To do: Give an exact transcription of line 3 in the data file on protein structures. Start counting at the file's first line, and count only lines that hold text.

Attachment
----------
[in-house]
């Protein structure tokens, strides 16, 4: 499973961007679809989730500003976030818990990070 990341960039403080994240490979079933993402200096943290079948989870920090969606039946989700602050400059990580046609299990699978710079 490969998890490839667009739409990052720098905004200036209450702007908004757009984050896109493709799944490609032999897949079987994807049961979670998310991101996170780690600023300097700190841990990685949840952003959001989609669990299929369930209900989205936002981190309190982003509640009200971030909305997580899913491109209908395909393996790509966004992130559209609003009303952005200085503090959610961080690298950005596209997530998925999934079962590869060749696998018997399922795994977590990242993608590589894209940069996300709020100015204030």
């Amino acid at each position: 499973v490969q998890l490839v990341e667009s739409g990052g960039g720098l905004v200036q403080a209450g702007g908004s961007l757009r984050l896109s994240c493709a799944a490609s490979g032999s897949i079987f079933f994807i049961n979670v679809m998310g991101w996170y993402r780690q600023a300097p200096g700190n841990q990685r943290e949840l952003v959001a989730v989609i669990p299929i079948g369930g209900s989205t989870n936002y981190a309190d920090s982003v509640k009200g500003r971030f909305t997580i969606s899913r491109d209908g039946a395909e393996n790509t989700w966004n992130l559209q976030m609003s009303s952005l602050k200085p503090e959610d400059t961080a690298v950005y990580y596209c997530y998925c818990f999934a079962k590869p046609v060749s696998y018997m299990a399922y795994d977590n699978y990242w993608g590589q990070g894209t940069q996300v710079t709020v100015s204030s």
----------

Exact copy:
């Amino acid at each position: 499973v490969q998890l490839v990341e667009s739409g990052g960039g720098l905004v200036q403080a209450g702007g908004s961007l757009r984050l896109s994240c493709a799944a490609s490979g032999s897949i079987f079933f994807i049961n979670v679809m998310g991101w996170y993402r780690q600023a300097p200096g700190n841990q990685r943290e949840l952003v959001a989730v989609i669990p299929i079948g369930g209900s989205t989870n936002y981190a309190d920090s982003v509640k009200g500003r971030f909305t997580i969606s899913r491109d209908g039946a395909e393996n790509t989700w966004n992130l559209q976030m609003s009303s952005l602050k200085p503090e959610d400059t961080a690298v950005y990580y596209c997530y998925c818990f999934a079962k590869p046609v060749s696998y018997m299990a399922y795994d977590n699978y990242w993608g590589q990070g894209t940069q996300v710079t709020v100015s204030s």